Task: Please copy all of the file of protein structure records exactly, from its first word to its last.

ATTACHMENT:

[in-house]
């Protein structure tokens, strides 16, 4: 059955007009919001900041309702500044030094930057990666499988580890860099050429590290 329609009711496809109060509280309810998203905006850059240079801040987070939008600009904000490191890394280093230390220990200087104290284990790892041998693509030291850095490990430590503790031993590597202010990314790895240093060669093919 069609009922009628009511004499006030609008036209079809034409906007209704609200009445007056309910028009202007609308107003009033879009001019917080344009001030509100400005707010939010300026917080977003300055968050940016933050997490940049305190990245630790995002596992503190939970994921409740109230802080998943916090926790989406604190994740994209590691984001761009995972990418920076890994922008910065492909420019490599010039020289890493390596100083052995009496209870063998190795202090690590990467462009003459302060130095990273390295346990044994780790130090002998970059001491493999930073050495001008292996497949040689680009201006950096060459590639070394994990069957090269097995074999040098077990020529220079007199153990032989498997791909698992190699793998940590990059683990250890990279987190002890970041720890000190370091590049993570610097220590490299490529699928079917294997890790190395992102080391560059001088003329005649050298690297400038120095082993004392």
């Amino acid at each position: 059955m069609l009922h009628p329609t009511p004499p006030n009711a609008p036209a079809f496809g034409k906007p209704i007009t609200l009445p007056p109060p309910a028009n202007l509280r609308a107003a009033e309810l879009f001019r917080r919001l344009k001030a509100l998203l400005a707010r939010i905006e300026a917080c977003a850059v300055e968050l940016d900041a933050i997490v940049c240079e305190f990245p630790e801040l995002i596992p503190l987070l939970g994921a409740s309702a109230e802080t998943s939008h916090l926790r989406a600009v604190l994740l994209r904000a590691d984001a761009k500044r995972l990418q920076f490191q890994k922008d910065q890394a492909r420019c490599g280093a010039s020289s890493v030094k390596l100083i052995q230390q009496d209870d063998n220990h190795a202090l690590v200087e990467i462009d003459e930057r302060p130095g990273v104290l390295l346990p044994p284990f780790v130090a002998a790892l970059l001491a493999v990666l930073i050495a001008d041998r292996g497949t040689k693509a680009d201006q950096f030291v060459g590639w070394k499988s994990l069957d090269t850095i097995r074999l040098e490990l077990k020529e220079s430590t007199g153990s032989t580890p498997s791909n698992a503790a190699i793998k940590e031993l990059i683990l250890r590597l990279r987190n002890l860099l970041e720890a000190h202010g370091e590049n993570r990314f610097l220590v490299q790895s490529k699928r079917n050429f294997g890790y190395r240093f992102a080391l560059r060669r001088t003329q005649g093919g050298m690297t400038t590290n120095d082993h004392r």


[in-house]
């Protein structure tokens, strides 16, 4: 059955007009919001900041309702500044030094930057990666499988580890860099050429590290 329609009711496809109060509280309810998203905006850059240079801040987070939008600009904000490191890394280093230390220990200087104290284990790892041998693509030291850095490990430590503790031993590597202010990314790895240093060669093919 069609009922009628009511004499006030609008036209079809034409906007209704609200009445007056309910028009202007609308107003009033879009001019917080344009001030509100400005707010939010300026917080977003300055968050940016933050997490940049305190990245630790995002596992503190939970994921409740109230802080998943916090926790989406604190994740994209590691984001761009995972990418920076890994922008910065492909420019490599010039020289890493390596100083052995009496209870063998190795202090690590990467462009003459302060130095990273390295346990044994780790130090002998970059001491493999930073050495001008292996497949040689680009201006950096060459590639070394994990069957090269097995074999040098077990020529220079007199153990032989498997791909698992190699793998940590990059683990250890990279987190002890970041720890000190370091590049993570610097220590490299490529699928079917294997890790190395992102080391560059001088003329005649050298690297400038120095082993004392």
């Amino acid at each position: 059955m069609l009922h009628p329609t009511p004499p006030n009711a609008p036209a079809f496809g034409k906007p209704i007009t609200l009445p007056p109060p309910a028009n202007l509280r609308a107003a009033e309810l879009f001019r917080r919001l344009k001030a509100l998203l400005a707010r939010i905006e300026a917080c977003a850059v300055e968050l940016d900041a933050i997490v940049c240079e305190f990245p630790e801040l995002i596992p503190l987070l939970g994921a409740s309702a109230e802080t998943s939008h916090l926790r989406a600009v604190l994740l994209r904000a590691d984001a761009k500044r995972l990418q920076f490191q890994k922008d910065q890394a492909r420019c490599g280093a010039s020289s890493v030094k390596l100083i052995q230390q009496d209870d063998n220990h190795a202090l690590v200087e990467i462009d003459e930057r302060p130095g990273v104290l390295l346990p044994p284990f780790v130090a002998a790892l970059l001491a493999v990666l930073i050495a001008d041998r292996g497949t040689k693509a680009d201006q950096f030291v060459g590639w070394k499988s994990l069957d090269t850095i097995r074999l040098e490990l077990k020529e220079s430590t007199g153990s032989t580890p498997s791909n698992a503790a190699i793998k940590e031993l990059i683990l250890r590597l990279r987190n002890l860099l970041e720890a000190h202010g370091e590049n993570r990314f610097l220590v490299q790895s490529k699928r079917n050429f294997g890790y190395r240093f992102a080391l560059r060669r001088t003329q005649g093919g050298m690297t400038t590290n120095d082993h004392r």